We studied 2253 consecutive dyspeptic patients, without clinical evidence of organic disease, who were referred to our open access endoscopy service. The aim was to assess whether the various clinical patterns of dyspepsia can be considered a valid guideline for the appropriate use of endoscopy. According to the symptomatological patterns, our patients were defined as sufferers from 1) ulcer-like (973 patients), 2) reflux-like (857), and 3) dysmotility-like dyspepsia (423). In our patient population, which reflects the general population of our city, the dysmotility-like type of dyspepsia was the least frequent (19%), whereas the ulcer-like (43%) and the reflux- like (38%) dyspepsia were almost equivalent. A negative endoscopy (35.7%) occurred significantly (p <5 x 10-4) more often in dysmotility-like than in ulcer-like (26.3%) and reflux-like dyspepsia (25.7%). Furthermore, in dysmotility-like dyspepsia, we observed no malignancies in patients less than 60 yr old, and no gastric ulcers in patients less than 50 yr old. In the latter subgroup of patients (under 50 yr), duodenal ulcers and esophagitis were rare (occurring in only one and five, respectively, out of 145 patients). In ulcer-like and reflux-like dyspepsia, abnormal endoscopic findings occurred frequently (in 73.5% and 74.1%, respectively), and no relationship with patients' age was observed. Our data indicate that patients under 50 yr old with dysmotility-like dyspepsia can be considered a kind of population for which endoscopy is inappropriate. However, because the prevalence of dysmotility-like dyspepsia was 19% (423/2253) in our patient sample, and only 7.15% of them were under 50 yr old (161/2253), we can obtain only a small percentage of reduction in endoscopic service load if the guideline of age <50 yr is adopted.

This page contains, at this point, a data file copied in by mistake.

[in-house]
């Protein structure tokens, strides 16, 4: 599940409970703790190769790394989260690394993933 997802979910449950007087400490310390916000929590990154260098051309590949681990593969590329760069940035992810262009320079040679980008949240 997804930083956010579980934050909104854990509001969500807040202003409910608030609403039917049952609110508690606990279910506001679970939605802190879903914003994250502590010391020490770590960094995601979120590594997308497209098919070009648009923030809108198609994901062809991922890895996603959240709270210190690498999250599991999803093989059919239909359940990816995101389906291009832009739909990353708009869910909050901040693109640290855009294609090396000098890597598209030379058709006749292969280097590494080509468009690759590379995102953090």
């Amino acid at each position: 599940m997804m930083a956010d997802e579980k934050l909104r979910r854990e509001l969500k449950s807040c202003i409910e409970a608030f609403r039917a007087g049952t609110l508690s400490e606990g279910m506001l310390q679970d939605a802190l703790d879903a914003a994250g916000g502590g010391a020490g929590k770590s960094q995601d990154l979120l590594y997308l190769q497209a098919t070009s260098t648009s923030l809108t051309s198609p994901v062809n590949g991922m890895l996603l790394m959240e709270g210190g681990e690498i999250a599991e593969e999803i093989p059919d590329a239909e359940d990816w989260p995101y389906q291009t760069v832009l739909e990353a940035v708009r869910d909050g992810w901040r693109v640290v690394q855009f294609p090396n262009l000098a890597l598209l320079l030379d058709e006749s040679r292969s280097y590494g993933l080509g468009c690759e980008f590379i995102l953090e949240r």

|Number of pages||5|
|Journal||American Journal of Gastroenterology|
|Publication status||Published - 1993|
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